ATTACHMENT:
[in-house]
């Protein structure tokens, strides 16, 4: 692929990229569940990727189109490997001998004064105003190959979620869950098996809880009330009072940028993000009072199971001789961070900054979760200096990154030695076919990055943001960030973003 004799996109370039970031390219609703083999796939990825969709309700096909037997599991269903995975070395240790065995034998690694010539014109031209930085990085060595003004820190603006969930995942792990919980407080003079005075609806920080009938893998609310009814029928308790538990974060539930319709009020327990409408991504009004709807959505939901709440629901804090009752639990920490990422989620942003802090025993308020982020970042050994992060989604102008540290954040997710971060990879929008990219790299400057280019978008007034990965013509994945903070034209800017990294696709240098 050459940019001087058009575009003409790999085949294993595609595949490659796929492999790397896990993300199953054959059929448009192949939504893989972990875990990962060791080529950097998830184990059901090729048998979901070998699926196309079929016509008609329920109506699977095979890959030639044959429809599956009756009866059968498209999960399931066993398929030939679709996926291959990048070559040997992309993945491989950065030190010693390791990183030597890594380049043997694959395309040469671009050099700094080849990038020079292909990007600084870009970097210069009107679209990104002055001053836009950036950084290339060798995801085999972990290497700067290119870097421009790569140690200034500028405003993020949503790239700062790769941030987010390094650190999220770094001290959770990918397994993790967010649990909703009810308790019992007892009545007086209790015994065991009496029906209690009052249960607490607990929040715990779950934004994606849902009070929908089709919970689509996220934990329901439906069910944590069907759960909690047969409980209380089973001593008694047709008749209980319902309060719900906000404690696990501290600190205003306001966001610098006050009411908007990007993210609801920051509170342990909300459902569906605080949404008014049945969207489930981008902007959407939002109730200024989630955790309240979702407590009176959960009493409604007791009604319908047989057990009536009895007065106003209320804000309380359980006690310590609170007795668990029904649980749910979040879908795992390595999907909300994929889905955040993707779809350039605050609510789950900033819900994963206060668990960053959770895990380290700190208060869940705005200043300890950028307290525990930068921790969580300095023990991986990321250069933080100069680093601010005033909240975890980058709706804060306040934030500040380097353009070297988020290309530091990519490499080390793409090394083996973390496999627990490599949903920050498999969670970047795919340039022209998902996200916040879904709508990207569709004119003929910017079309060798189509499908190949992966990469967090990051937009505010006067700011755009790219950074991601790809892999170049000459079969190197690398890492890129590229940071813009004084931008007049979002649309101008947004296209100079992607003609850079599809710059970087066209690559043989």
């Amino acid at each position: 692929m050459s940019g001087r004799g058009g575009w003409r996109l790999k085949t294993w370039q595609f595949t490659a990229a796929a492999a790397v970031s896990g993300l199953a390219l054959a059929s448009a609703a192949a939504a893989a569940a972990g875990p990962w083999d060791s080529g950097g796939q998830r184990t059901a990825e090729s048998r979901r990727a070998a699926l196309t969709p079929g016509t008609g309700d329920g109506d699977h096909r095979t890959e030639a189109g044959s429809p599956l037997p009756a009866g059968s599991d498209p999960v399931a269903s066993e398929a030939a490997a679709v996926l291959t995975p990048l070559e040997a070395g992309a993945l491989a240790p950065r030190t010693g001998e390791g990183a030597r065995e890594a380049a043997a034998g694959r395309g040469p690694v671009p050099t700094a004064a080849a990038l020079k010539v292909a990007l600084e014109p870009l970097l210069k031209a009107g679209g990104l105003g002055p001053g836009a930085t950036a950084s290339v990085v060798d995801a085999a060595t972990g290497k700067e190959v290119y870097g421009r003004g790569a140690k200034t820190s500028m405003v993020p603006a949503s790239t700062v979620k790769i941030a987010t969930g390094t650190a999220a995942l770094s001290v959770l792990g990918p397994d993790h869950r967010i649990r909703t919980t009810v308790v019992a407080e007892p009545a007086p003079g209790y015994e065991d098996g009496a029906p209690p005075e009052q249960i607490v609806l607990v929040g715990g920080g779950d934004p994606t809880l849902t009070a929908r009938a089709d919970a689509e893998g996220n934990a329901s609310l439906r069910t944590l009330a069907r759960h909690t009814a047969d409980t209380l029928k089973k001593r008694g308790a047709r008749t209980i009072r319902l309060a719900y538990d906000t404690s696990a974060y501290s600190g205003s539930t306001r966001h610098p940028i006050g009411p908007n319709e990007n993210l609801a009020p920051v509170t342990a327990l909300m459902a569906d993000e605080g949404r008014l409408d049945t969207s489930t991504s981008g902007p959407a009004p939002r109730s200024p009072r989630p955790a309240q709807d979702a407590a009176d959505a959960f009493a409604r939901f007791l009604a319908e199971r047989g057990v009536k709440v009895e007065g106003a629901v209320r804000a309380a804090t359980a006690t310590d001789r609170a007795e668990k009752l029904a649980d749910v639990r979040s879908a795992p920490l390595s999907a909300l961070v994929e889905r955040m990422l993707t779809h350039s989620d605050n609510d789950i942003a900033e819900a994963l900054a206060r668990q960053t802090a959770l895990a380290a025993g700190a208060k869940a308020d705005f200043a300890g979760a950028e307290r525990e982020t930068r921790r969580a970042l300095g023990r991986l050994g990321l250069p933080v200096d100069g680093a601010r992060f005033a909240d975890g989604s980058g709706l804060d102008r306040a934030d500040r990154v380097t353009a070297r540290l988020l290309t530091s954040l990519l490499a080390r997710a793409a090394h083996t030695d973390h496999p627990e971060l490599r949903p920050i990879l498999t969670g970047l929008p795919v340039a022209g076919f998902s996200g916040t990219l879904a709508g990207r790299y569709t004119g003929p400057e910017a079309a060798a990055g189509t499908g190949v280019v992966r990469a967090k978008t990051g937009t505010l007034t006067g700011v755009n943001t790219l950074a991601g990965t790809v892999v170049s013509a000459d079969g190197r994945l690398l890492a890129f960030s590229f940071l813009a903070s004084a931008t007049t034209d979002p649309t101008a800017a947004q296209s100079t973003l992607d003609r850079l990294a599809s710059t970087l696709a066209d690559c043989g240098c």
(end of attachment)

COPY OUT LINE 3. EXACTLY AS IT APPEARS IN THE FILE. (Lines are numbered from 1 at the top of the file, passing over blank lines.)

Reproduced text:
């Amino acid at each position: 692929m050459s940019g001087r004799g058009g575009w003409r996109l790999k085949t294993w370039q595609f595949t490659a990229a796929a492999a790397v970031s896990g993300l199953a390219l054959a059929s448009a609703a192949a939504a893989a569940a972990g875990p990962w083999d060791s080529g950097g796939q998830r184990t059901a990825e090729s048998r979901r990727a070998a699926l196309t969709p079929g016509t008609g309700d329920g109506d699977h096909r095979t890959e030639a189109g044959s429809p599956l037997p009756a009866g059968s599991d498209p999960v399931a269903s066993e398929a030939a490997a679709v996926l291959t995975p990048l070559e040997a070395g992309a993945l491989a240790p950065r030190t010693g001998e390791g990183a030597r065995e890594a380049a043997a034998g694959r395309g040469p690694v671009p050099t700094a004064a080849a990038l020079k010539v292909a990007l600084e014109p870009l970097l210069k031209a009107g679209g990104l105003g002055p001053g836009a930085t950036a950084s290339v990085v060798d995801a085999a060595t972990g290497k700067e190959v290119y870097g421009r003004g790569a140690k200034t820190s500028m405003v993020p603006a949503s790239t700062v979620k790769i941030a987010t969930g390094t650190a999220a995942l770094s001290v959770l792990g990918p397994d993790h869950r967010i649990r909703t919980t009810v308790v019992a407080e007892p009545a007086p003079g209790y015994e065991d098996g009496a029906p209690p005075e009052q249960i607490v609806l607990v929040g715990g920080g779950d934004p994606t809880l849902t009070a929908r009938a089709d919970a689509e893998g996220n934990a329901s609310l439906r069910t944590l009330a069907r759960h909690t009814a047969d409980t209380l029928k089973k001593r008694g308790a047709r008749t209980i009072r319902l309060a719900y538990d906000t404690s696990a974060y501290s600190g205003s539930t306001r966001h610098p940028i006050g009411p908007n319709e990007n993210l609801a009020p920051v509170t342990a327990l909300m459902a569906d993000e605080g949404r008014l409408d049945t969207s489930t991504s981008g902007p959407a009004p939002r109730s200024p009072r989630p955790a309240q709807d979702a407590a009176d959505a959960f009493a409604r939901f007791l009604a319908e199971r047989g057990v009536k709440v009895e007065g106003a629901v209320r804000a309380a804090t359980a006690t310590d001789r609170a007795e668990k009752l029904a649980d749910v639990r979040s879908a795992p920490l390595s999907a909300l961070v994929e889905r955040m990422l993707t779809h350039s989620d605050n609510d789950i942003a900033e819900a994963l900054a206060r668990q960053t802090a959770l895990a380290a025993g700190a208060k869940a308020d705005f200043a300890g979760a950028e307290r525990e982020t930068r921790r969580a970042l300095g023990r991986l050994g990321l250069p933080v200096d100069g680093a601010r992060f005033a909240d975890g989604s980058g709706l804060d102008r306040a934030d500040r990154v380097t353009a070297r540290l988020l290309t530091s954040l990519l490499a080390r997710a793409a090394h083996t030695d973390h496999p627990e971060l490599r949903p920050i990879l498999t969670g970047l929008p795919v340039a022209g076919f998902s996200g916040t990219l879904a709508g990207r790299y569709t004119g003929p400057e910017a079309a060798a990055g189509t499908g190949v280019v992966r990469a967090k978008t990051g937009t505010l007034t006067g700011v755009n943001t790219l950074a991601g990965t790809v892999v170049s013509a000459d079969g190197r994945l690398l890492a890129f960030s590229f940071l813009a903070s004084a931008t007049t034209d979002p649309t101008a800017a947004q296209s100079t973003l992607d003609r850079l990294a599809s710059t970087l696709a066209d690559c043989g240098c």